the eve of the U.N. Conference on Financing for Development last
      March: "The growing divide between wealth and poverty, between
      opportunity and misery, is both a challenge to our compassion and a
      source of instability.

      We must confront it. We must include every African, every Asian,
      every Latin American, every Muslim in an expanding circle of
      development." To do this, the President proposed that we follow
      Lincoln's advice and "think anew." Foreign assistance programs need
      reforms; too little has been accomplished despite all that has been
      spent.

      He challenged donor and recipient countries alike to accept a
      linkage between increased aid flows and demonstrable commitments to
      good governance, the health and education of the poorest (especially
      women and children), and sound economic policies that foster
      enterprise and entrepreneurship.

      Human rights is a cornerstone of our foreign policy. In March 2001,
      President Bush appointed me as a delegate to the 57th U.N.
      Commission on Human Rights in Geneva. There, I condemned the Taliban
      destruction of the Buddha statues in Bamian as "cultural terrorism."

      We have spoken and continue to speak out on country specific issues.
      Since the time that Eleanor Roosevelt chaired the Commission in its
      early years, America remains the strongest voice in support of human
      rights everywhere.

      There can be no success in diplomacy without a commitment to the
      belief that there are ways to harmonize international interests,
      that tragedies can be averted, and that noble ideals can be honored.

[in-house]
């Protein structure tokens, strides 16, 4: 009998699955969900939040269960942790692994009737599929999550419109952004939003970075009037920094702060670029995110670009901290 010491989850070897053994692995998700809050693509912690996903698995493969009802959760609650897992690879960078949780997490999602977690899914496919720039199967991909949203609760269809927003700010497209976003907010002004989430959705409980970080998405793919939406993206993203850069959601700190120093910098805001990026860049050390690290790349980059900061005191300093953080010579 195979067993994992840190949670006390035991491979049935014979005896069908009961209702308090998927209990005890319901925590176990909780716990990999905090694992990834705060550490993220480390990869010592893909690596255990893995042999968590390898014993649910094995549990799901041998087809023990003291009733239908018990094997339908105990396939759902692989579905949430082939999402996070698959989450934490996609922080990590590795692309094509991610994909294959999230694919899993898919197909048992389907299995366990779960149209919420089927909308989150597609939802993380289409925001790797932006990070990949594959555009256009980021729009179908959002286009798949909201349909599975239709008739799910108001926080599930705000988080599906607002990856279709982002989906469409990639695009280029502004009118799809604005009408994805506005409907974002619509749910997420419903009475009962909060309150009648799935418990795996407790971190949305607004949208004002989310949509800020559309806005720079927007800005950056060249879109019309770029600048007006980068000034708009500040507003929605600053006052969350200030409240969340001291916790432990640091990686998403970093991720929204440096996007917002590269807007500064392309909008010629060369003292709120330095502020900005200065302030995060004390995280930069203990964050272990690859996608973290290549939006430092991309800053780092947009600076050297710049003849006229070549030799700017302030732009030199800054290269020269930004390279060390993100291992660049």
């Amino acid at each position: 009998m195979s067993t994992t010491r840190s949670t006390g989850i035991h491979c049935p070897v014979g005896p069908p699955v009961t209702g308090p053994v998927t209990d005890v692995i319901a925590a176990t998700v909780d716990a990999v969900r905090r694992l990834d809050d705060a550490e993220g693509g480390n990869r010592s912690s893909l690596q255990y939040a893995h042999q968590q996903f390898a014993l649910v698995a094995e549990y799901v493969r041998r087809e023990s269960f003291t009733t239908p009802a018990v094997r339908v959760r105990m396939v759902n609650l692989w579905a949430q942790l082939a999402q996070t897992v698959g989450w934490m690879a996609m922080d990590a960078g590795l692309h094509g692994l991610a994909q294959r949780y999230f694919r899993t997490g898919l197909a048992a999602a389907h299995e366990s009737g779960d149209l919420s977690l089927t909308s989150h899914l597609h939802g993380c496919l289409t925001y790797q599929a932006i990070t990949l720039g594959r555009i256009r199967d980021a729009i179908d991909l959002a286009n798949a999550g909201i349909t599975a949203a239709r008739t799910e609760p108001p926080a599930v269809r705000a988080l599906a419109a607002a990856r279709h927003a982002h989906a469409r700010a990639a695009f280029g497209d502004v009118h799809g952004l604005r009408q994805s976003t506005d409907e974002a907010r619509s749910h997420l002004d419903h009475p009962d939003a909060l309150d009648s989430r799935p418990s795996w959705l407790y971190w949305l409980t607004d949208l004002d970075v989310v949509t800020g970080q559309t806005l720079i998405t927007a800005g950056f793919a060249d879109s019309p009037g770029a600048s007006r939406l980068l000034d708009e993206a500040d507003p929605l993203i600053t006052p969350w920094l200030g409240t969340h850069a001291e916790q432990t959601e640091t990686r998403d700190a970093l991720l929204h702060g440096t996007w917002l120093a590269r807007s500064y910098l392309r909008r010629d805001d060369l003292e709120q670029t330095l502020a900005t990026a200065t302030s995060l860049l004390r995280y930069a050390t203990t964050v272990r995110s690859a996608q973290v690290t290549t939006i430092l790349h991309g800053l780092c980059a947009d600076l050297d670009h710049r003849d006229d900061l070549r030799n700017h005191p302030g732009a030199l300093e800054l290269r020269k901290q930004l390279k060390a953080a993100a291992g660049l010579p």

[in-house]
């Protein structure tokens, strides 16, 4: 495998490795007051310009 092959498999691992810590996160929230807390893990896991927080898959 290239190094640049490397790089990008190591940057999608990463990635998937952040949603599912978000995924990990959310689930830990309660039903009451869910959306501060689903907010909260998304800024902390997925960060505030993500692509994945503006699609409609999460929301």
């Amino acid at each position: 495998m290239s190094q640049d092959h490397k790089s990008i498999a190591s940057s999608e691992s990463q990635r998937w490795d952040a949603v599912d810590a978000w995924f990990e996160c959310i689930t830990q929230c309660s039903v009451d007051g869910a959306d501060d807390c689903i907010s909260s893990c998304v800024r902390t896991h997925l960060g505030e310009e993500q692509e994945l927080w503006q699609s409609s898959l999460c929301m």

If anything, the hallmark of the United Nations has been its long-
      standing commitment to the rights of all mankind to live in
      tranquility and brotherhood. There is a bond of shared beliefs in
      the U.S. Constitution, the U. N. Charter and the Universal
      Declaration of Human Rights, that speaks to the individual rights of
      mankind and nations to live in peace.

      We are pursuing a broad agenda at the U.N. Yet, we are trying to
      focus our efforts on the issues of greatest significance to U.S.
      interests and values. It is not possible to do everything at once.
      Nor is it possible to resolve tragic conflicts overnight.

      In my opinion, diplomacy nowadays is no longer charm, champagne, and
      chandeliers. It is more the ability to convince and convert.
      Patience is a great virtue in the conduct of foreign policy. One
      must be patient, one must be practical, and one must be persistent.

      Neither lasting peace nor lasting prosperity can be achieved any
      other way. At the United Nations, each time I walk in, they look at
      me. Through me, they see America. They see its opportunities and its
      promises. They want to know what I have to say. The place suddenly
      becomes quiet the minute they hear: "On behalf of the United
      States..." That is my proudest moment!

      Thank you very much.

      During Q&A, the following issues were discussed: Khmer Rouge
      tribunal, Saddam Hussein & Iraq, U.S. arrears, UNFPA funding, North
      Korea nuclear threat, food crisis in southern Africa, HIV/AIDS,
      Afghanistan, religious freedom, refugee issues, World Food Program,
      U.S. leadership in U.N. humanitarian assistance programs, ECOSOC
      priorities in 2003.